It was all going wrong.  The platoon had advanced towards the small farmhouse at the foot of the rise, hampered by the dense bocage which was strewn across the Norman countryside.  As the lead section advanced through the small orchard a hail of bullets had torn through the branches of the apple trees and sent men diving for cover among the gnarled trunks and boughs heavy with unripe fruit.  The corporal could see that two men were down, dead most likely, yet in that moment of terror he found himself unable to respond. 

Then RSM Bishop lumbered up.  When he first heard the sound of shots Bishop’s response was instant.  “Get that bloody Vickers set up and put fire into that outbuilding.  Smith, get your section along that hedge I’m going forward”.  Pushing his way through the gap in the bocage Bishop ran forward to join the men in the orchard.  He could see the Corporal lying flat out, useless article, it was his job now to make things happen. 

Where moments before there had been panic the arrival of the RSM saw order restored.  The remnants of the lead section were now putting fire into the small farm building as from their rear the second section were supporting them.  Moments later the firefight was over, the Germans slipping away in the face of an outflanking manoeuvre by the third British section. 

What we have just seen was a small sample from the game of I Ain’t Been Shot Mum we played on Tuesday evening, indeed the action described spanned just three turns.  The scenario saw the British attempting to advance their force up a winding Norman lane enclosed by thick hedgerows in order to take Ferme Belle Mont on top of the ridge ahead.  Their plan involved first capturing the Du Pre farm at the foot of the hill and then using that as a jumping off point for the attack on the main German position.  To achieve this they had a company of infantry, three platoons each of three sections, one platoon of three Vickers machine guns and a troop of three Cromwell tanks.  The British had one of their platoons mounted in Universal carriers.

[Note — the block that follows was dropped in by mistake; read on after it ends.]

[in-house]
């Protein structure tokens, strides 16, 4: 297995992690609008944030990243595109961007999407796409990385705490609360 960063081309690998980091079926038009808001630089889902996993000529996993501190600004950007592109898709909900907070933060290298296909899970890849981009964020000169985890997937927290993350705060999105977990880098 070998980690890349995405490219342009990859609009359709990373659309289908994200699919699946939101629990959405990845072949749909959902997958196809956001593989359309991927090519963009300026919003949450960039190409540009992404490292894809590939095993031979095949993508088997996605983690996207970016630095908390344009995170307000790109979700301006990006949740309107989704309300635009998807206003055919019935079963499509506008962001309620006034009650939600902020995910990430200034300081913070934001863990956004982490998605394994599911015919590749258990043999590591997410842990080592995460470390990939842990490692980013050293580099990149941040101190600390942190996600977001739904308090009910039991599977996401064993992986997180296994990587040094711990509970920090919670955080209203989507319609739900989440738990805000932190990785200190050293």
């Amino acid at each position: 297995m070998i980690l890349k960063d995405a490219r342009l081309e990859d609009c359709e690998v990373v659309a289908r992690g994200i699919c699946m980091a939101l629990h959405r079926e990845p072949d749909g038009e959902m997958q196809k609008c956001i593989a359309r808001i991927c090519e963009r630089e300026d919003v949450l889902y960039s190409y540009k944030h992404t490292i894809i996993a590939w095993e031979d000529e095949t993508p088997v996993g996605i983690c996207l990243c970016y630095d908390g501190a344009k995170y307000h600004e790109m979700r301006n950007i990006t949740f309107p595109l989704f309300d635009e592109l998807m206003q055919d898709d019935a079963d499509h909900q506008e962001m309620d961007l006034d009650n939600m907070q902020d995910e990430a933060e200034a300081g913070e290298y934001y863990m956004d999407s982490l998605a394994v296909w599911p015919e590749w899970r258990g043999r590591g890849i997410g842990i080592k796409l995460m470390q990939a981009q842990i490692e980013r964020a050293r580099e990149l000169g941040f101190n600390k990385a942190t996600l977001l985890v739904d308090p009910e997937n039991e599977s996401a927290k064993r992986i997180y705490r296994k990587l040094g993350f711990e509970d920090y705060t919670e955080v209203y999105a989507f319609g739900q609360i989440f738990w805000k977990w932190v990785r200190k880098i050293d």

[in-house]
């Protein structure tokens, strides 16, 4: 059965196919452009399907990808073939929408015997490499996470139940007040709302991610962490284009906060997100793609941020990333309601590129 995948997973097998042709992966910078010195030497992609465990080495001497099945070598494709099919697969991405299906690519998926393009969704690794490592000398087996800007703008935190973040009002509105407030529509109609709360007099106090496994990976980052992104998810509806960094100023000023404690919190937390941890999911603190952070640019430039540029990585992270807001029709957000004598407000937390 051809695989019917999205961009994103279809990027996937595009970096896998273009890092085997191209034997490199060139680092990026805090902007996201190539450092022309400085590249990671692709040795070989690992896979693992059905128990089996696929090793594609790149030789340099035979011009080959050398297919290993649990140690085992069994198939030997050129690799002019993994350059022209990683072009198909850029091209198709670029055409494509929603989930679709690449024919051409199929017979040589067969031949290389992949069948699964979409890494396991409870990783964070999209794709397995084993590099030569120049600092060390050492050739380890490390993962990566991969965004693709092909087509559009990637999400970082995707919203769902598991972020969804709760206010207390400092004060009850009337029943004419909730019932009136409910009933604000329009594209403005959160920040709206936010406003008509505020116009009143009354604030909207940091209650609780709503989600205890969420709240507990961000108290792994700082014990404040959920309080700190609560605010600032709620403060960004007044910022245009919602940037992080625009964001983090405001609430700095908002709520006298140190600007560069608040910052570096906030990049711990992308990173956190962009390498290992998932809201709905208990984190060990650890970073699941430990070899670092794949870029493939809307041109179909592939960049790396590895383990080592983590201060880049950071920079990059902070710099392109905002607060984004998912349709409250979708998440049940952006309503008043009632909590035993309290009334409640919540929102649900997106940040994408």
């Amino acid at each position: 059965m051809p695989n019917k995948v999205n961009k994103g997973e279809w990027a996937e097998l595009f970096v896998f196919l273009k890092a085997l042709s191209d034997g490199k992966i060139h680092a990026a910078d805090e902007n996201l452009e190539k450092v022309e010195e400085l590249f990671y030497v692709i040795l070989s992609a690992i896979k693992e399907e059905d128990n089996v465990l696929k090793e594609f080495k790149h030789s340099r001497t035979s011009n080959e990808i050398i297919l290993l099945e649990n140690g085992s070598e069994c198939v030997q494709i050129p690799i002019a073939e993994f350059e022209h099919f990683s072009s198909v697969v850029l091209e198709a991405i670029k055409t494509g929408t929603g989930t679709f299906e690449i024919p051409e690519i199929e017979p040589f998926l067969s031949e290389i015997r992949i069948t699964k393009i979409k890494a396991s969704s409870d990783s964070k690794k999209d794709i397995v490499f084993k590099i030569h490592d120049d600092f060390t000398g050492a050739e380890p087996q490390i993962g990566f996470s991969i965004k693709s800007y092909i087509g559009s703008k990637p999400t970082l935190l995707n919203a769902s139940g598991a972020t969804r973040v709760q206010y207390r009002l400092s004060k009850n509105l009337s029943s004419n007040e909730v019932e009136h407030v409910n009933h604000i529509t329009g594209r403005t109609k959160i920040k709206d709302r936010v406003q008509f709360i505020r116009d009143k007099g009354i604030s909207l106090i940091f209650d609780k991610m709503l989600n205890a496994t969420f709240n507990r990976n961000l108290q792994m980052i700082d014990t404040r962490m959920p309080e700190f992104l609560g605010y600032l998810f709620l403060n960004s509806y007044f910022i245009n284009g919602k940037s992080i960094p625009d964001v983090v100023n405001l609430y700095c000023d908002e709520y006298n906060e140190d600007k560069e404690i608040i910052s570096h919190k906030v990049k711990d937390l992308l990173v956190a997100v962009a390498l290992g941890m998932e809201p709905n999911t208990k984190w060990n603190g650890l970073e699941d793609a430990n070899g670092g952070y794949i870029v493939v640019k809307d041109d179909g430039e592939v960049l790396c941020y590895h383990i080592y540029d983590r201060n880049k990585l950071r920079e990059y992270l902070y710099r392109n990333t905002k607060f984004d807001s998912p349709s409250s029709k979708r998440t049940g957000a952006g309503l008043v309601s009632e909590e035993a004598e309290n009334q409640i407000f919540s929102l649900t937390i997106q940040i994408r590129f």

The German defenders were high quality troops, veteran regulars, made up of two platoons of three squads, one platoon of three MG42s, one Pak 40 anti-tank gun and one panzerschreck team.  Each German infantry squad had two panzerfaust 30s. 

The Germans decided to place their main defence line on the ridge, using the high ground to dominate the valley, but with an outpost line further forward.  It was their hope to break up the cohesion of the British advance before it pushed too far into their positions. 

The British began the game with four Blinds on the table.  To the left of the road being an infantry platoon under RSM Bishop and the company’s two 2” mortars.  On the road itself was a dummy Blind.  To the right of the road the Blind was the Vickers platoon and on their right was another Dummy Blind.  Their plan was sensibly pretty simple.  The two dummy Blinds were effectively small recce forces which were going to advance in the hope of triggering off a reaction from the Germans before the armour entered the table.  The Vickers platoon was under orders to set up once it reached the first hedge in order to provide a base of fire to cover the attack (the British were very worried that the main farmhouse at Du Pre farm was occupied, it wasn’t) whilst the first platoon was to advance and capture the outbuilding by the small orchard. 

A quick interlude here.  For the uninitiated the Blinds in IABSM (and other Lardy games) are a quick and easy way to model hidden movement without resorting to maps scribbled on scraps of paper.  The Blind represents a unit of up to platoon size.  Your opponent can see that you have something on the table but he doesn’t know what it is.  To add a touch of uncertainty we also have dummy Blinds.  These are essentially blanks which confuse the enemy, however they do have the capability to spot so we treat them as small reconnaissance units.  Once they are spotted by the enemy they are dispersed and the Blind removed from the table.  The use of Blinds can become a bit of an art form in its own right.  By sending your Blinds forward early you can hope to trigger a response from the enemy, foiling an ambush or similar, or by keeping them back you can tie his troops down in a certain area by insinuating a threat that is yet to emerge.  What makes this doubly interesting is that any terrain that offers cover is also treated as a Blind, so that a defender can remain hidden until the last moment, whilst the attacker has to consider every house, every wood or hedge a possible hiding place for his enemy. 

The game opened up with the British first platoon advancing according to plan on the left.  The first section crossed the bocage and advanced through the orchard and it was then that the German squad in the farmhouse opened fire.